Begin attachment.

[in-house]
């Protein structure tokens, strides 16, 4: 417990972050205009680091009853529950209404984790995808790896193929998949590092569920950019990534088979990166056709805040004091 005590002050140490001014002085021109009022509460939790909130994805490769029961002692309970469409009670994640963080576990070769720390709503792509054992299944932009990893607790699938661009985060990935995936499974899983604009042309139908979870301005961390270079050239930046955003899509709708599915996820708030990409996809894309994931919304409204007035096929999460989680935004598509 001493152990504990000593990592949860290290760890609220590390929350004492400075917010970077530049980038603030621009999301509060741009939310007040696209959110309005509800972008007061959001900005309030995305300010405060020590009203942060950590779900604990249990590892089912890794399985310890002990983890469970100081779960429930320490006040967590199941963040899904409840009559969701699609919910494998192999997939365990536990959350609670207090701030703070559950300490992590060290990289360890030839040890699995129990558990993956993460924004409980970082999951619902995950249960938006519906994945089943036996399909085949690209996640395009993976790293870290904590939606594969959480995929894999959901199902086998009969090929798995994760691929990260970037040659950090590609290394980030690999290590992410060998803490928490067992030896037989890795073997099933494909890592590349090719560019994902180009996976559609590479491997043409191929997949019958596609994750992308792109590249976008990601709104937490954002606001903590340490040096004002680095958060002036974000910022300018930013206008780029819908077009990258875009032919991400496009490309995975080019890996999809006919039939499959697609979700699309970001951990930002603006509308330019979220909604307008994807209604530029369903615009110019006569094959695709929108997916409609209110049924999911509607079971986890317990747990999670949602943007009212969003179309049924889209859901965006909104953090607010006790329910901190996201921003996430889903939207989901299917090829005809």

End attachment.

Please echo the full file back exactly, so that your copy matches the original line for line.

[in-house]
């Protein structure tokens, strides 16, 4: 417990972050205009680091009853529950209404984790995808790896193929998949590092569920950019990534088979990166056709805040004091 005590002050140490001014002085021109009022509460939790909130994805490769029961002692309970469409009670994640963080576990070769720390709503792509054992299944932009990893607790699938661009985060990935995936499974899983604009042309139908979870301005961390270079050239930046955003899509709708599915996820708030990409996809894309994931919304409204007035096929999460989680935004598509 001493152990504990000593990592949860290290760890609220590390929350004492400075917010970077530049980038603030621009999301509060741009939310007040696209959110309005509800972008007061959001900005309030995305300010405060020590009203942060950590779900604990249990590892089912890794399985310890002990983890469970100081779960429930320490006040967590199941963040899904409840009559969701699609919910494998192999997939365990536990959350609670207090701030703070559950300490992590060290990289360890030839040890699995129990558990993956993460924004409980970082999951619902995950249960938006519906994945089943036996399909085949690209996640395009993976790293870290904590939606594969959480995929894999959901199902086998009969090929798995994760691929990260970037040659950090590609290394980030690999290590992410060998803490928490067992030896037989890795073997099933494909890592590349090719560019994902180009996976559609590479491997043409191929997949019958596609994750992308792109590249976008990601709104937490954002606001903590340490040096004002680095958060002036974000910022300018930013206008780029819908077009990258875009032919991400496009490309995975080019890996999809006919039939499959697609979700699309970001951990930002603006509308330019979220909604307008994807209604530029369903615009110019006569094959695709929108997916409609209110049924999911509607079971986890317990747990999670949602943007009212969003179309049924889209859901965006909104953090607010006790329910901190996201921003996430889903939207989901299917090829005809």